With game two of the CCHA playoffs scheduled to appear on Fox Sports Detroit, Notre Dame hockey will have appeared on television a record 13 times during the 2004-05 season. The Irish have appeared on College Sports Television (CSTV) three times this year. After this weekend they will have appeared on Fox Sports Detroit four times and Comcast Local a total of six times. Coming into CCHA playoffs, the Irish are 2-8-2 when appearing on television. The Irish are 0-3 on Fox Sports Detroit, 1-2-0 on CSTV and 1-3-2 on Comcast Local.

Defenseman Noah Babin (So., Palm Beach Gardens, Fla.) has recorded career highs this season in goals (5), assists (6) and points (11). In January, Babin had a career-best four-game point-scoring streak (1-3-4) that saw him have a hand in every Irish goal over a four-game span. He scored on Jan. 7 at Lake Superior, assisted on ND’s lone goal versus the Lakers on Jan. 8 and then assisted on each Notre Dame goal in the 4-1 and 3-1 losses to Ohio State. On the year, Babin is second among Notre Dame defensemen in scoring (tied for third on the team) with career highs in goals (4), assists (6) and points (10). As a freshman last year, Babin had one assist in 31 games.

Sophomore defenseman Noah Babin and freshman right wing Mark Van Guilder (Roseville, Minn.) each collected the first multiple-point games of their Notre Dame careers in the 4-3 loss to Ferris State on Feb. 11. Both players had a goal and an assist in the game. Babin now has five goals and six assists for 11 points on the year while Van Guilder checks in with three goals and five assists for eight points.

Three hockey players who have signed national letters-of-intent to attend Notre Dame have been ranked by the Nathional Hockey League’s (NHL) Central Scouting in their mid-term rankings for the June 2005 draft. Christian Hanson (Venetia, Pa./Tri-City Storm) was ranked 52nd among all North American skaters. He leads Tri-City in scoring with 15 goals and 32 assists for 47 points in 52 games. Defenseman Kyle Lawson (New Hudson, Mich./USA Under-18) is ranked 195th. He has three goals and 14 assists for 17 points in 30 games for the U.S. Under-18 Team. He will defer until the 2006-07 season. Goaltender Jordan Pearce (Anchorage, Alaska/Lincoln Stars) was ranked ninth among goaltenders eligible for the draft. He is 20-7-4 for Lincoln with a 3.09 goals-against average and a .895 save percentage. Hanson and Pearce both played in the USHL Top Prospects game.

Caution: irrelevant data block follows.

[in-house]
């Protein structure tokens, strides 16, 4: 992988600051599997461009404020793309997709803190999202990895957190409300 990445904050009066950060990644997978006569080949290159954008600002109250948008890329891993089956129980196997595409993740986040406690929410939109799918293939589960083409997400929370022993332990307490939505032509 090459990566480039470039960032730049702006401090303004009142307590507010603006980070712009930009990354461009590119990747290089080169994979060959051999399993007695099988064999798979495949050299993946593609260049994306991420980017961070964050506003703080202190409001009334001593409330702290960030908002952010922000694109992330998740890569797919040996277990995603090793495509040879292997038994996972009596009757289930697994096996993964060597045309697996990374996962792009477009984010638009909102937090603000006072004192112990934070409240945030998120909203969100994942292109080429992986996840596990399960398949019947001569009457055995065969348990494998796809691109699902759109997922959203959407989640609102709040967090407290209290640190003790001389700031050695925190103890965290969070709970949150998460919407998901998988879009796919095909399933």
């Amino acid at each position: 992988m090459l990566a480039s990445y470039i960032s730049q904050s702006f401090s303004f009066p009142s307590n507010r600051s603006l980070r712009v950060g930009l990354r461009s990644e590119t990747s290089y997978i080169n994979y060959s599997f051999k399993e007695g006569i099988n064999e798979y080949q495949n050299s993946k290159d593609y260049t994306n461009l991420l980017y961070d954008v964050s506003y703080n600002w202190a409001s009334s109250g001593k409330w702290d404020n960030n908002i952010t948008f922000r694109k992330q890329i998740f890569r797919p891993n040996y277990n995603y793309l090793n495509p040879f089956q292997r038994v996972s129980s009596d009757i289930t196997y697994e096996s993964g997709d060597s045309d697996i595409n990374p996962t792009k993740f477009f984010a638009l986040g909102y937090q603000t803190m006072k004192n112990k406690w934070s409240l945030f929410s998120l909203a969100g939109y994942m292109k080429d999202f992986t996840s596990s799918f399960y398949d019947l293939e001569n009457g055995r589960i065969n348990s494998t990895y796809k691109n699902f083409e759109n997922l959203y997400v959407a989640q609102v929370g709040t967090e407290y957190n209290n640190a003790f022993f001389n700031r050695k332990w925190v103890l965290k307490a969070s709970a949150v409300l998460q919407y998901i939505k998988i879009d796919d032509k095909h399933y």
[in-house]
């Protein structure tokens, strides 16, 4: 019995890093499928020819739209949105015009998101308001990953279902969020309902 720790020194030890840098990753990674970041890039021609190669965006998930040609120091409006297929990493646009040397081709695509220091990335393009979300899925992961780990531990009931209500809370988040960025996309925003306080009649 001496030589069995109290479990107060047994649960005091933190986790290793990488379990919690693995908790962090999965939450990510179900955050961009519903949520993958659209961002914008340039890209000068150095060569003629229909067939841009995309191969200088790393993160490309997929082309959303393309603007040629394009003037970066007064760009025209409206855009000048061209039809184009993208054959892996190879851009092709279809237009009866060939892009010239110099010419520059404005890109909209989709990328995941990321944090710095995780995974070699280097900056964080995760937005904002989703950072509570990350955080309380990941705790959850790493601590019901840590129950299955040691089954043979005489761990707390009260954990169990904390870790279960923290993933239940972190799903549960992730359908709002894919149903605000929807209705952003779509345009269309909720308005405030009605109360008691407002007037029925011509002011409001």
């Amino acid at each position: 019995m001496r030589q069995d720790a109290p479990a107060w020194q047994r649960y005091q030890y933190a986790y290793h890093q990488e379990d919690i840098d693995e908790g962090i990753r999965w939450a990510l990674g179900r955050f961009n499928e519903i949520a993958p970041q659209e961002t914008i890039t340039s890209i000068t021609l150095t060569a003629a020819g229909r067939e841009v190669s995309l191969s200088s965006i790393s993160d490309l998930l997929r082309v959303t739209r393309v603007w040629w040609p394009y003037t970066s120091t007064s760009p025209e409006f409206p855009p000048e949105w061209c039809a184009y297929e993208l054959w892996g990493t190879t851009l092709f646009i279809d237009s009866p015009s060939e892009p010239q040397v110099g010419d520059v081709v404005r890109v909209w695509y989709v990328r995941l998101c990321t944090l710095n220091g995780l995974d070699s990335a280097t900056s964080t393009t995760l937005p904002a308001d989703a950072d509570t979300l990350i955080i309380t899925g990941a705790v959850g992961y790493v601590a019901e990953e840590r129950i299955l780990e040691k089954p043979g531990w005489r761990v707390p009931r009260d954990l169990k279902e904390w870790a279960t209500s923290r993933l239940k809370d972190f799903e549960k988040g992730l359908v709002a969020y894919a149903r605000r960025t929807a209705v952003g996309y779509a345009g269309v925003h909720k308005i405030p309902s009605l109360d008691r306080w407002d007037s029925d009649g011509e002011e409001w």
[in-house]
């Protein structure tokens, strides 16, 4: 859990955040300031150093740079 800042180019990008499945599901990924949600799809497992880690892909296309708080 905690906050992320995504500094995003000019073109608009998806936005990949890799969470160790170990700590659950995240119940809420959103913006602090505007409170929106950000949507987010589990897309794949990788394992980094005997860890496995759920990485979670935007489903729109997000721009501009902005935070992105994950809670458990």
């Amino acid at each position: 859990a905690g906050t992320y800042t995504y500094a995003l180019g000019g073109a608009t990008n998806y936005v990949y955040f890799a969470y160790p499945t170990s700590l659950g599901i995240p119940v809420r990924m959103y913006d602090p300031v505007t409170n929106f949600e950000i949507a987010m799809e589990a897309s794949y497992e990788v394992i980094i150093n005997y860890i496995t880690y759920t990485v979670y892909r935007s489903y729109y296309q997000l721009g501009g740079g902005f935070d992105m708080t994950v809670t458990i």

Junior goaltender Rory Walsh (Milton, Mass.) saw his first action in the Jan. 29 game versus Bowling Green since Dec. 5, 2003 at Western Michigan. He played the final 30:33 minutes, giving up just one goal on 12 shots. He also saw action in the 9-2 loss to Michigan on Feb. 18 when he played the final 9:02 of the game, giving up one goal on three shots. That was his fifth appearance in goal in his Notre Dame career.

Notre Dame’s tie versus Nebraska-Omaha (Feb. 4) was the first overtime game for the Irish since a Jan. 8 overtime loss to Lake Superior. For the season, the Irish are 1-1-6 in overtime with the win coming on Dec. 10 versus Michigan State. That was the first regular-season overtime win since Jan. 25, 2002, a span of 16 overtime games (0-2-14). Since the 1999-2000 season, Notre Dame has been involved in 49 overtime games. In those games, the Irish are 7-6-36. During the 2003-04 season, Notre Dame had a total of eight overtime contests, going 1-3-4 in those games. The lone overtime win came in game three of the first round of the CCHA playoffs versus Western Michigan.